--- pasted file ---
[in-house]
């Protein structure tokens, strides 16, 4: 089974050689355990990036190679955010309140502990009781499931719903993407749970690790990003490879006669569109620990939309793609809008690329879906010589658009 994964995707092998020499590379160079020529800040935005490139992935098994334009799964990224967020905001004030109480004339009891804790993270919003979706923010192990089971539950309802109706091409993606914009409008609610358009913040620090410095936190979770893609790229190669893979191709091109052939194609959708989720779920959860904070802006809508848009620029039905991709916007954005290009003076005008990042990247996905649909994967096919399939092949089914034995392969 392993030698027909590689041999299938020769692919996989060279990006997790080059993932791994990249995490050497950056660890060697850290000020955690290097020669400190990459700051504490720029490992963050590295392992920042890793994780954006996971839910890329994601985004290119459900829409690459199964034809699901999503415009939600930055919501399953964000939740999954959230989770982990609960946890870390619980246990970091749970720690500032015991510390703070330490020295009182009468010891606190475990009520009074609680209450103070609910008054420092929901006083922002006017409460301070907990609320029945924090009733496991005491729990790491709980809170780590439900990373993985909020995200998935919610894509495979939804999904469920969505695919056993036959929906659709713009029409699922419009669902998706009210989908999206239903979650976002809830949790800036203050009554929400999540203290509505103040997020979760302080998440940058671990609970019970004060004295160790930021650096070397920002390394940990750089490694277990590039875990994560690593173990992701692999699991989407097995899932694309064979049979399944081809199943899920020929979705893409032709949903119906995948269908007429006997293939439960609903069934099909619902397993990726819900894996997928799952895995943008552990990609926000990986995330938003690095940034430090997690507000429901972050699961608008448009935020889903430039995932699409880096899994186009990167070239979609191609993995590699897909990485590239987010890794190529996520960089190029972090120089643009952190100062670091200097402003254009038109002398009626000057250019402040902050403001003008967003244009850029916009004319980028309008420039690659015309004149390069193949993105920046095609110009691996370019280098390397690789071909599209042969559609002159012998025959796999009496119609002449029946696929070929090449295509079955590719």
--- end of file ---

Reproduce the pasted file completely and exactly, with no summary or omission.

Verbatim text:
[in-house]
């Protein structure tokens, strides 16, 4: 089974050689355990990036190679955010309140502990009781499931719903993407749970690790990003490879006669569109620990939309793609809008690329879906010589658009 994964995707092998020499590379160079020529800040935005490139992935098994334009799964990224967020905001004030109480004339009891804790993270919003979706923010192990089971539950309802109706091409993606914009409008609610358009913040620090410095936190979770893609790229190669893979191709091109052939194609959708989720779920959860904070802006809508848009620029039905991709916007954005290009003076005008990042990247996905649909994967096919399939092949089914034995392969 392993030698027909590689041999299938020769692919996989060279990006997790080059993932791994990249995490050497950056660890060697850290000020955690290097020669400190990459700051504490720029490992963050590295392992920042890793994780954006996971839910890329994601985004290119459900829409690459199964034809699901999503415009939600930055919501399953964000939740999954959230989770982990609960946890870390619980246990970091749970720690500032015991510390703070330490020295009182009468010891606190475990009520009074609680209450103070609910008054420092929901006083922002006017409460301070907990609320029945924090009733496991005491729990790491709980809170780590439900990373993985909020995200998935919610894509495979939804999904469920969505695919056993036959929906659709713009029409699922419009669902998706009210989908999206239903979650976002809830949790800036203050009554929400999540203290509505103040997020979760302080998440940058671990609970019970004060004295160790930021650096070397920002390394940990750089490694277990590039875990994560690593173990992701692999699991989407097995899932694309064979049979399944081809199943899920020929979705893409032709949903119906995948269908007429006997293939439960609903069934099909619902397993990726819900894996997928799952895995943008552990990609926000990986995330938003690095940034430090997690507000429901972050699961608008448009935020889903430039995932699409880096899994186009990167070239979609191609993995590699897909990485590239987010890794190529996520960089190029972090120089643009952190100062670091200097402003254009038109002398009626000057250019402040902050403001003008967003244009850029916009004319980028309008420039690659015309004149390069193949993105920046095609110009691996370019280098390397690789071909599209042969559609002159012998025959796999009496119609002449029946696929070929090449295509079955590719």